In 1706, the city came under attack by the Franco-Spanish troops during the Spanish succession war. Fortunately it survived unharmed. The Duchy of Savoy later turned it into the Kingdom of Sardinia, with the annexation of the Mediterranean island.
Following the Napoleonic parenthesis at the beginning of the 19th century, the Congress of Vienna and the Restoration named Torino capital of the region, which then extended to Liguria.
After the Wars of Independence, Torino was chosen to become the first capital (1861-1865) of the newly formed Italian state. After handing down its sceptre, first to Florence, then to Rome, Torino moved from being a city founded on politics to a centre that spearheaded the Italian industrial revolution.
From then on, every kind of company erected its headquarters in the city: engineering industries, factories dedicated to the military armament, textile mills, and a garment commerce so important that it transformed Torino into Italy’s first fashion city.
The beginning of the 20th century coincides with the creation of the Fiat and Lancia, two major automotive companies. Having blossomed into the country’s primary industrial urban centre, Torino was frequently exposed to Allied bombings during World War II.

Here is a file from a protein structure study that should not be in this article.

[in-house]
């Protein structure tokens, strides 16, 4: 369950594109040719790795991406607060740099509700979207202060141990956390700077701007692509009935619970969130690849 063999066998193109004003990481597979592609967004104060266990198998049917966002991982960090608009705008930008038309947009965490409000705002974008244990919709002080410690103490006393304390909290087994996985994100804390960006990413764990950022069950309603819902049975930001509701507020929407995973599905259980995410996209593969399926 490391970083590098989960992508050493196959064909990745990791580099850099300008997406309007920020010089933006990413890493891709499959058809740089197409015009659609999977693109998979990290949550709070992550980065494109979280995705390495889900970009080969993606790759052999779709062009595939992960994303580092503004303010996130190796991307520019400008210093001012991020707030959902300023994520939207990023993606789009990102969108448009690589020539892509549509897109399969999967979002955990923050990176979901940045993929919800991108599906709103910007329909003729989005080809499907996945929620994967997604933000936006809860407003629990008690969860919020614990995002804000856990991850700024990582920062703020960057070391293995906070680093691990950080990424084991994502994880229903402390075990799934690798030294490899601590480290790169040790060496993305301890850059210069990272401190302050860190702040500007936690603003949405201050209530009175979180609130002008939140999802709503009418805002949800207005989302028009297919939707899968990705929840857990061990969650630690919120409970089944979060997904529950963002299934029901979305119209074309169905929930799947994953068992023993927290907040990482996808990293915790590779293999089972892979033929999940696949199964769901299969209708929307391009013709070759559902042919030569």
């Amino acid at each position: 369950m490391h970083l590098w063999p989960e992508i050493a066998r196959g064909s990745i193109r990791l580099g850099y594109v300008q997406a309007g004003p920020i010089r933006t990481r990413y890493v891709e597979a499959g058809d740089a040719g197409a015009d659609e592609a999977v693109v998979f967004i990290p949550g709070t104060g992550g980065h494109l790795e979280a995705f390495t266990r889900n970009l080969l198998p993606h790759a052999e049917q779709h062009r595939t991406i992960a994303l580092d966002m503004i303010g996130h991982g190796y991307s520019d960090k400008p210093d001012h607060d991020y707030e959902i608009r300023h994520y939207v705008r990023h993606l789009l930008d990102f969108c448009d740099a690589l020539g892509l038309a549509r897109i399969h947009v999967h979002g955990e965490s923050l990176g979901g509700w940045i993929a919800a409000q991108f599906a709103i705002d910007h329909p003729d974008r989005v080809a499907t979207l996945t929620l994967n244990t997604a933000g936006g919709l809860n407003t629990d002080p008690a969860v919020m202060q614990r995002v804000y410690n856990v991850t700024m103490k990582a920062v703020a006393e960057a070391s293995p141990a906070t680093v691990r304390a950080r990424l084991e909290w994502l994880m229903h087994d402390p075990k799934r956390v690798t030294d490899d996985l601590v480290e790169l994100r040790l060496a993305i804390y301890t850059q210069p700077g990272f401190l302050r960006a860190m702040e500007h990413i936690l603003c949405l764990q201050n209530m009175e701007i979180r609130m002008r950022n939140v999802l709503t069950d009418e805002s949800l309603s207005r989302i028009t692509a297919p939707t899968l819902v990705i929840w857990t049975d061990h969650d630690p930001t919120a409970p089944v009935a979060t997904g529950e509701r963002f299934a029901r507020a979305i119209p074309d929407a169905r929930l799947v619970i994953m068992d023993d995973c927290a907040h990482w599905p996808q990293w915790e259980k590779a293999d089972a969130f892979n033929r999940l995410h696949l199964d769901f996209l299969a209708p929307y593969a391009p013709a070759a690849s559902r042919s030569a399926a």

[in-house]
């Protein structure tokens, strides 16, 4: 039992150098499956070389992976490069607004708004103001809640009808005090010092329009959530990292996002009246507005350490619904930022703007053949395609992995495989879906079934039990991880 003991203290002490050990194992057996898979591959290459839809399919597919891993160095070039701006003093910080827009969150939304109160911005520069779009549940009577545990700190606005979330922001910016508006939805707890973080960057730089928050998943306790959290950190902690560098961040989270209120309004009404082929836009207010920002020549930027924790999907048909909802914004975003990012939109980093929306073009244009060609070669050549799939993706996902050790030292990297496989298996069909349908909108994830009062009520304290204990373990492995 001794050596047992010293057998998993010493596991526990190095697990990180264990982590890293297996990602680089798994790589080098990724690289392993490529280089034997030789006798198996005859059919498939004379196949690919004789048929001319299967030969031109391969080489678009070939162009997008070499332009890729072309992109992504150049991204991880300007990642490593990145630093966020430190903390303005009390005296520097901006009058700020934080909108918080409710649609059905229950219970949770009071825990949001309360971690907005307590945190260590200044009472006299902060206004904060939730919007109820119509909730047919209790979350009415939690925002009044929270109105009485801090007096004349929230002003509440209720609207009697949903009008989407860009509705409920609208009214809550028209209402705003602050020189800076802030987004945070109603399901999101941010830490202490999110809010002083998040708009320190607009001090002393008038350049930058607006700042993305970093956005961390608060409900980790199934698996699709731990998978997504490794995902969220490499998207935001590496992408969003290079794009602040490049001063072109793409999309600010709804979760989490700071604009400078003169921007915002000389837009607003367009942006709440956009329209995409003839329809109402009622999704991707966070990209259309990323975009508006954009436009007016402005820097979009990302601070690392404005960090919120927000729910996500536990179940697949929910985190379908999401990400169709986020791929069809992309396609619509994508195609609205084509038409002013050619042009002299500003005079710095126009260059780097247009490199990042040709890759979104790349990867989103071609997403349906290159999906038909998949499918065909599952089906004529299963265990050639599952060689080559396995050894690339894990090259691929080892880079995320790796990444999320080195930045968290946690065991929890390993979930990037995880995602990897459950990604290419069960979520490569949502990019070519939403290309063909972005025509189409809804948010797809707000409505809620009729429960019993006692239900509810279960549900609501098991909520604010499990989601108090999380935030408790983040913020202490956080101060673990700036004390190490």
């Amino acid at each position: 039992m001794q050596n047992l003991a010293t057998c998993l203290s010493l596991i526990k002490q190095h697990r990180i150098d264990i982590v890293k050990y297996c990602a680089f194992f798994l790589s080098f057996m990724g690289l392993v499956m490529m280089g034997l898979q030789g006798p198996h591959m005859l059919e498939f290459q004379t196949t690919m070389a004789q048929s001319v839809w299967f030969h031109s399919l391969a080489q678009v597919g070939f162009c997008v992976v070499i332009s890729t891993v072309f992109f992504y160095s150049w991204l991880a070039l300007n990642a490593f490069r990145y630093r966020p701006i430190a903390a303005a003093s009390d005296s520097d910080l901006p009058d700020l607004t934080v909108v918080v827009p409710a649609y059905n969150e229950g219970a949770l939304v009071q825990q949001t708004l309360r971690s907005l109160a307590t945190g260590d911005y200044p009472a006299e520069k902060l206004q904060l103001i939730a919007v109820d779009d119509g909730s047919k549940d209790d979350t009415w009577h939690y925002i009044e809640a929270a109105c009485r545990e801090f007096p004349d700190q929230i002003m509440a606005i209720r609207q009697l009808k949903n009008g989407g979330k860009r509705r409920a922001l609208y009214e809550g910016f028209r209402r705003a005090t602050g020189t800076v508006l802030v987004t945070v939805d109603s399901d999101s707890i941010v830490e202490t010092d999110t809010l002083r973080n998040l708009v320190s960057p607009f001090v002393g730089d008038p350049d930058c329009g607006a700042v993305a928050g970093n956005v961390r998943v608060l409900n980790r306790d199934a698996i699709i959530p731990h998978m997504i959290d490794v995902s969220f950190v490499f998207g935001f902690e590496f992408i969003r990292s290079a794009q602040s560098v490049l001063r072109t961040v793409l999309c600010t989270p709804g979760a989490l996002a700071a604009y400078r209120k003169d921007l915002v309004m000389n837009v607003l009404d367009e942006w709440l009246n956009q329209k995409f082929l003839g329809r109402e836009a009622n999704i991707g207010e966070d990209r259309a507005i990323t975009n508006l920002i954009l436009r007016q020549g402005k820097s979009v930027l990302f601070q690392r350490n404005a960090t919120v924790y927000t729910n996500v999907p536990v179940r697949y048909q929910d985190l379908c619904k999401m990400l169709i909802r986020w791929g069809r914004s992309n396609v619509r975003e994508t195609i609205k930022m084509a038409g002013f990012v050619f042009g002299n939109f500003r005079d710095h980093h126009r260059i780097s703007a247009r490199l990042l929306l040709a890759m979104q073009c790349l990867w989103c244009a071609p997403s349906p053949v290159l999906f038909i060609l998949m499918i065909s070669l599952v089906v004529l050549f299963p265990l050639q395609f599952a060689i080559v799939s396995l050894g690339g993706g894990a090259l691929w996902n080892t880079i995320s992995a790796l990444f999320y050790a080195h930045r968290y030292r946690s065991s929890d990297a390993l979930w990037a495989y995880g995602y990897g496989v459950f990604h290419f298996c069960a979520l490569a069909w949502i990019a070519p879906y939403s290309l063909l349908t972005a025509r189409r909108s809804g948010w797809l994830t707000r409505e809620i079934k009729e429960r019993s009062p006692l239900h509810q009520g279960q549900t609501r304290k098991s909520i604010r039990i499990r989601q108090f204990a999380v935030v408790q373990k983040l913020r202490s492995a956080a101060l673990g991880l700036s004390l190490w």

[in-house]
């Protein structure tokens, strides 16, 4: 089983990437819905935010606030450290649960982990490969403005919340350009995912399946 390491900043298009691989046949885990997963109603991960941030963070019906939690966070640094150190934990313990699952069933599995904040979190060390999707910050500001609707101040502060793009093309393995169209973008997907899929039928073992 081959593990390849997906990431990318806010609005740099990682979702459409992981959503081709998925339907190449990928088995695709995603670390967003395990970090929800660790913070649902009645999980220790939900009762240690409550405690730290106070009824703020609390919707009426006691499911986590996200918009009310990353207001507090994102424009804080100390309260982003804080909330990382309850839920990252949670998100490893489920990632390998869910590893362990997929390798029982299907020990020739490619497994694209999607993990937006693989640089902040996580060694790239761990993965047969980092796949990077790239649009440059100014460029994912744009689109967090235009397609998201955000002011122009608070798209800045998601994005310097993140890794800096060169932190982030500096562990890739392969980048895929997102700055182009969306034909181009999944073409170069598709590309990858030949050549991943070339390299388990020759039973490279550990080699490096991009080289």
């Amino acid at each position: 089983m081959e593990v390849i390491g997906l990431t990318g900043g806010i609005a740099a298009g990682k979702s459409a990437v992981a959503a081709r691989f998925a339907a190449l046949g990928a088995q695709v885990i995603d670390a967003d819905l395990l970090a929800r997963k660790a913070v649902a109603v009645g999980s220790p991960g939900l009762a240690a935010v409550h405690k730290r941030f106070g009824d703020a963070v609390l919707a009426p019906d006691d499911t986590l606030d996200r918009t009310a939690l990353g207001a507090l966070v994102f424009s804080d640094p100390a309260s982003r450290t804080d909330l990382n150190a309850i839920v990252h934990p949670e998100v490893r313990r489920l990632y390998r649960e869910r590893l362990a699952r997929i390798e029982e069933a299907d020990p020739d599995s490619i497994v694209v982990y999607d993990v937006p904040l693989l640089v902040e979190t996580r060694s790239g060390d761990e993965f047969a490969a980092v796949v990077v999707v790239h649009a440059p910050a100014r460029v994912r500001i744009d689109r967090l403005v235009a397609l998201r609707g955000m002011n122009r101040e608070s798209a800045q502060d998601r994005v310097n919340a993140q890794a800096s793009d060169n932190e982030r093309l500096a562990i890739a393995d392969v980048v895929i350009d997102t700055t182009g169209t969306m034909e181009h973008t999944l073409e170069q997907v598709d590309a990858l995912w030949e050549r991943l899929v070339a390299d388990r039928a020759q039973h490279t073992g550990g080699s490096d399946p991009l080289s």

“AFTER THE END OF THE WAR, THE CITY ACTIVELY PARTICIPATED
TO ITALY’S“ECONOMIC MIRACLE”, AND ITS POPULATION SURGED
OUT OF PROPORTION, ATTAINING 1.2 MILLION INHABITANTS IN 1974.”
After the end of the war, the city actively participated to Italy’s “economic miracle”, and its population surged out of proportion, attaining 1.2 million inhabitants in 1974. The main protagonists of this development were Fiat and other automotive companies, which attracted workers from every part of the country. For decades the “City of the Fiat” was limited to nothing more than a grey industrial city, which totally excluded it from touristic circuits.
It was only by the 1980s that the city swung into action with initial propositions to convert Torino into something else: Fiat’s repositioning was greatly responsible for this shift of perspective in the urban lifestyle.